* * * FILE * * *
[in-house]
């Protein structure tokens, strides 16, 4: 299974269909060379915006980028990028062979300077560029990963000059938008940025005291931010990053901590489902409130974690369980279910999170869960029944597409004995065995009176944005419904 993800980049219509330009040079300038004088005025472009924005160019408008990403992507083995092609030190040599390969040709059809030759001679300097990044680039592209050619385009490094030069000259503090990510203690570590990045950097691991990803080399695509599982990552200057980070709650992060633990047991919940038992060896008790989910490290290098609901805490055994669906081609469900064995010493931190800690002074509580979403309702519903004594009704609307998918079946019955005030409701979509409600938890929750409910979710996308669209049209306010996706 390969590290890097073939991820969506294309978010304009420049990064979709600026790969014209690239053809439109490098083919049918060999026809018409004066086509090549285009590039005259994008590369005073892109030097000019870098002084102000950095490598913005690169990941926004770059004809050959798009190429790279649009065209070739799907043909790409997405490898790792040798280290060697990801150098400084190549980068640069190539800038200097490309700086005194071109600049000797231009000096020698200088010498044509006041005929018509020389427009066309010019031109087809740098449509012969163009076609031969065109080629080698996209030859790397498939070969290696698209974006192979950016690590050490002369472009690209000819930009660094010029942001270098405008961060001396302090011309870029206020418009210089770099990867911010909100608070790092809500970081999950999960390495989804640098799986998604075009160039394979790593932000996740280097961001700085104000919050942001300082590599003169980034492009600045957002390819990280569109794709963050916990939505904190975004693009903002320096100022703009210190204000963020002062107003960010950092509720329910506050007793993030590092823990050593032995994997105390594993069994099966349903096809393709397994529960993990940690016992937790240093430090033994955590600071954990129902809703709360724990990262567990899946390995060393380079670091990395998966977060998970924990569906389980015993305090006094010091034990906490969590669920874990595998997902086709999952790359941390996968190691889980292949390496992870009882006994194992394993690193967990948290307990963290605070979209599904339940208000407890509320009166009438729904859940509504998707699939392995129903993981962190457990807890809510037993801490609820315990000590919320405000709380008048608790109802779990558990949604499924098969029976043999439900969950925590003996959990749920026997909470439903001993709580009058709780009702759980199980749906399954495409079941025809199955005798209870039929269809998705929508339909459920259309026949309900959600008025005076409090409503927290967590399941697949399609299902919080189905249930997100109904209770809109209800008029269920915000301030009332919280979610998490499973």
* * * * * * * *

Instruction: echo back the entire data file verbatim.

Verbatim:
[in-house]
């Protein structure tokens, strides 16, 4: 299974269909060379915006980028990028062979300077560029990963000059938008940025005291931010990053901590489902409130974690369980279910999170869960029944597409004995065995009176944005419904 993800980049219509330009040079300038004088005025472009924005160019408008990403992507083995092609030190040599390969040709059809030759001679300097990044680039592209050619385009490094030069000259503090990510203690570590990045950097691991990803080399695509599982990552200057980070709650992060633990047991919940038992060896008790989910490290290098609901805490055994669906081609469900064995010493931190800690002074509580979403309702519903004594009704609307998918079946019955005030409701979509409600938890929750409910979710996308669209049209306010996706 390969590290890097073939991820969506294309978010304009420049990064979709600026790969014209690239053809439109490098083919049918060999026809018409004066086509090549285009590039005259994008590369005073892109030097000019870098002084102000950095490598913005690169990941926004770059004809050959798009190429790279649009065209070739799907043909790409997405490898790792040798280290060697990801150098400084190549980068640069190539800038200097490309700086005194071109600049000797231009000096020698200088010498044509006041005929018509020389427009066309010019031109087809740098449509012969163009076609031969065109080629080698996209030859790397498939070969290696698209974006192979950016690590050490002369472009690209000819930009660094010029942001270098405008961060001396302090011309870029206020418009210089770099990867911010909100608070790092809500970081999950999960390495989804640098799986998604075009160039394979790593932000996740280097961001700085104000919050942001300082590599003169980034492009600045957002390819990280569109794709963050916990939505904190975004693009903002320096100022703009210190204000963020002062107003960010950092509720329910506050007793993030590092823990050593032995994997105390594993069994099966349903096809393709397994529960993990940690016992937790240093430090033994955590600071954990129902809703709360724990990262567990899946390995060393380079670091990395998966977060998970924990569906389980015993305090006094010091034990906490969590669920874990595998997902086709999952790359941390996968190691889980292949390496992870009882006994194992394993690193967990948290307990963290605070979209599904339940208000407890509320009166009438729904859940509504998707699939392995129903993981962190457990807890809510037993801490609820315990000590919320405000709380008048608790109802779990558990949604499924098969029976043999439900969950925590003996959990749920026997909470439903001993709580009058709780009702759980199980749906399954495409079941025809199955005798209870039929269809998705929508339909459920259309026949309900959600008025005076409090409503927290967590399941697949399609299902919080189905249930997100109904209770809109209800008029269920915000301030009332919280979610998490499973």